Arpaio and Perez: A tale of two lawmen

The scathing results of the U.S. Justice Department's investigation into the Maricopa County, Ariz., Sheriff's Office and its bias against Hispanic residents is likely to incense anyone with strong feelings about the state of immigration in this country, pro or con. But before Sheriff Joe Arpaio and his defenders start dismissing the three-year-old investigation as misguided and wholly political motivated, they ought to take a second look at the man behind it.

That would be Thomas E. Perez, the assistant attorney general for the department's civil rights division. And while Mr. Arpaio may have cultivated a reputation as the nation's "toughest sheriff," Mr. Perez is something at least as tough: a fiercely independent man motivated by a strong sense of right and wrong.


From his days as a Montgomery County councilman to his candidacy for Maryland attorney general and stint as the secretary of the Maryland Department of Labor, Licensing and Regulation, Mr. Perez never seems to back down from a fight. A one-time aide to the late Sen. Edward Kennedy, the Harvard-educated lawyer has been one of Maryland's most progressive political voices.

Those who may think the investigation is merely a means to attract Latino voters to President Barack Obama and the Democratic Party in 2012 greatly underestimate Mr. Perez and his dedication to the cause of civil rights and helping the poor and disadvantaged. He is nobody's shill. If anything, he earned a reputation in this state as someone who likes challenging authority regardless of party affiliation, whether that means advocating for the importing of Canadian drugs or legalized slot machines.


What Mr. Perez discovered in Maricopa County should be of concern to anyone who cherishes the U.S. Constitution. There has been a pattern of racial profiling of Latinos, unlawful stops and arrests, illegal retaliation against those who criticize the sheriff's policies, and a jail where those who aren't English-proficient are punished and denied "critical services that are provided to other inmates."

The quirky Mr. Arpaio has roots in Maryland, too. He was once a federal drug enforcement agent in Baltimore and attended the University of Maryland for a time. He's a hero to the anti-immigration crowd and those who think the meaner and nastier the jail, the better.

But make no mistake, what Mr. Perez and his colleagues have found in Arizona is a pattern of behavior that is not making anyone safer. Law-abiding citizens are getting caught up in a "web of unconstitutional activity." Investigators continue to look into allegations that the department used excessive force, didn't provide adequate policing services in Latino communities or failed to investigate allegations of sexual assaults.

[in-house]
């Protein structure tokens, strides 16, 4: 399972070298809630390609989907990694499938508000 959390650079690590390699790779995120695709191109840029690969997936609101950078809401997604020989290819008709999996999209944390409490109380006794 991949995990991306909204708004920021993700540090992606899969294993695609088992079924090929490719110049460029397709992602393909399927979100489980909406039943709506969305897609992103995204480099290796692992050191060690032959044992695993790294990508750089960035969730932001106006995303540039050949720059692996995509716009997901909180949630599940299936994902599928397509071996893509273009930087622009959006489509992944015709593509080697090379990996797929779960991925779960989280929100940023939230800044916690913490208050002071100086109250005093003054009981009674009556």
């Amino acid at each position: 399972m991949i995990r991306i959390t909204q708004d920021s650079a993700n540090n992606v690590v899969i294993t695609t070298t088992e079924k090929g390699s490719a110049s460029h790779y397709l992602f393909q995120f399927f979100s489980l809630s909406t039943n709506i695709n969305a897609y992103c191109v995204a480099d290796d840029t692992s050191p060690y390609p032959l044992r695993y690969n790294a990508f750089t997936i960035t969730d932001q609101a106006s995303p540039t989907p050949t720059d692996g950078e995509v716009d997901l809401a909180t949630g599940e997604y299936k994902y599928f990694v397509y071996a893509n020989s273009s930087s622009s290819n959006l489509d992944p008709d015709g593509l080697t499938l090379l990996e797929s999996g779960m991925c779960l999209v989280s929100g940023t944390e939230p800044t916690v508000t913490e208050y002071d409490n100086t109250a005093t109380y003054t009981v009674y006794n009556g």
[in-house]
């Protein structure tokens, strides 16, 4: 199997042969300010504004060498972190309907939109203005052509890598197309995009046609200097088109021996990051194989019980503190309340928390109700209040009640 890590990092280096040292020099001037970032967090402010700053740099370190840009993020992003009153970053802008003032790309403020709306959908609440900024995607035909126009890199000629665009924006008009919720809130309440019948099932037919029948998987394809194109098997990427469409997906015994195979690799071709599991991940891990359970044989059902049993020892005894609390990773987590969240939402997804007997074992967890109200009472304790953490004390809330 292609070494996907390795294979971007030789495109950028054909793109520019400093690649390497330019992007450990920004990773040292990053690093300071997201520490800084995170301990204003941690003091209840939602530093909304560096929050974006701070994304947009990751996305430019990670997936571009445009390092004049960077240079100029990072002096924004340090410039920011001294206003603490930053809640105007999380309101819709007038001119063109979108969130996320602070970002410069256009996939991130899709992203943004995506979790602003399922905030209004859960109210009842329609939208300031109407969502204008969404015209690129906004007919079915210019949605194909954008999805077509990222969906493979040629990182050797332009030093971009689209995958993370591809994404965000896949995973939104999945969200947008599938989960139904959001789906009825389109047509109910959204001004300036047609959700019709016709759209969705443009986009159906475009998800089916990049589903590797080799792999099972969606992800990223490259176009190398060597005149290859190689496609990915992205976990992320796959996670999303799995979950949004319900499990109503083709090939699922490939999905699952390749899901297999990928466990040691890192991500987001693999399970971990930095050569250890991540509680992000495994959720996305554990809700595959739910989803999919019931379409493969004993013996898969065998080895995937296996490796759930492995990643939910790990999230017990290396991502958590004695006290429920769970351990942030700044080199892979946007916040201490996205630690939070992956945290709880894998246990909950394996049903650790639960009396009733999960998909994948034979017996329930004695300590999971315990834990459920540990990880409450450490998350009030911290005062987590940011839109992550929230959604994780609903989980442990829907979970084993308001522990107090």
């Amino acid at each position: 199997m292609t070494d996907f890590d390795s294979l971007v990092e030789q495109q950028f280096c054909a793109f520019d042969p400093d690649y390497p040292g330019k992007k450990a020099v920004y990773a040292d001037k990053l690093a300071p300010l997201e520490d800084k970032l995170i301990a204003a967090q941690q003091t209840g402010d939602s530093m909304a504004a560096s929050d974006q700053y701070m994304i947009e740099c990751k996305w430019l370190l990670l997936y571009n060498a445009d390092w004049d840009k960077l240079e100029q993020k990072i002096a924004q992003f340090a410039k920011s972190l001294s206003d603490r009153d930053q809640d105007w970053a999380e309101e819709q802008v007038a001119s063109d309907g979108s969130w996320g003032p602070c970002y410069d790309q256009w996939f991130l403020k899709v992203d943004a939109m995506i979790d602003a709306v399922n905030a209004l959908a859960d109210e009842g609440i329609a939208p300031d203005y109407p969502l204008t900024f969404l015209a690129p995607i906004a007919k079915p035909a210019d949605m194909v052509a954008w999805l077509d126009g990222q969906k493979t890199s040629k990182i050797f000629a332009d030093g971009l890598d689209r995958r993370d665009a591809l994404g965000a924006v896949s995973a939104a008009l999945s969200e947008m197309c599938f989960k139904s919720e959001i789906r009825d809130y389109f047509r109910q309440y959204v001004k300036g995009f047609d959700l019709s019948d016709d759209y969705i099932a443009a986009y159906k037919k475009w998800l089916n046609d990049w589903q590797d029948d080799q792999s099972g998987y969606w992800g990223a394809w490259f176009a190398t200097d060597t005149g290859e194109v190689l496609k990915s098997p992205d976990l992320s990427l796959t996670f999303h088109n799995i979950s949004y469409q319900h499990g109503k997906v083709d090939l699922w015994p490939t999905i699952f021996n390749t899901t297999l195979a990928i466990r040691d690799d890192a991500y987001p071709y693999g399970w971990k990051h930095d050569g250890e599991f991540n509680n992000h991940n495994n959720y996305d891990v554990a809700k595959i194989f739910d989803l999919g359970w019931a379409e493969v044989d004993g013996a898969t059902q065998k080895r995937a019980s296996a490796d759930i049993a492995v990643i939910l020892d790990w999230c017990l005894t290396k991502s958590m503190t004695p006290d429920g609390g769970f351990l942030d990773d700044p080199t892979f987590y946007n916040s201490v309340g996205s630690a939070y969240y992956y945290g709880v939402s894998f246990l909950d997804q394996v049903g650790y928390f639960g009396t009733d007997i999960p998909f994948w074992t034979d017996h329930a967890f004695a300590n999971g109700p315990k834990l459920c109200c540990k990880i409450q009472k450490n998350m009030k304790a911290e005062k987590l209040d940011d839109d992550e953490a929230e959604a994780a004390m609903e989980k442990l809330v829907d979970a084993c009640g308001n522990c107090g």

What the Phoenix area needs in these challenging times is not the "toughest" sheriff but the smartest one available. And not speaking Spanish to Spanish-speaking inmates isn't smart. It only puts inmates and correctional officers at greater risk.

The findings ought to be an embarrassment not only to the people of Maricopa County but to Texas Gov. Rick Perry, whom Mr. Arpaio has endorsed in the Republican presidential primary. Instead, Mr. Perry was caught last week defending the sheriff and promising that if elected president, he wouldn't allow similar enforcement action or sue "sovereign states for making decisions."

So much for civil rights in a Perry administration.

Incidentally, Mr. Perez has not chosen to sue the sheriff — at least not yet. In his speech announcing the investigation's findings, he said he would prefer to work collaboratively with Mr. Arpaio to institute reforms. He also made clear that he did not mean to impugn the character of sheriff's department employees, only to identify illegal policies and practices.

Such reasonableness is not the hallmark of a political rabble rouser, but it is of someone who is sincerely interested in problem solving. Consider, too, that the alternative would have been for Mr. Perez to ignore the pleas of innocent Latinos in the community. Now that would have been the cynical political move — currying favor with those who see Latino immigrants as a national scourge, something Sheriff Arpaio loves to do.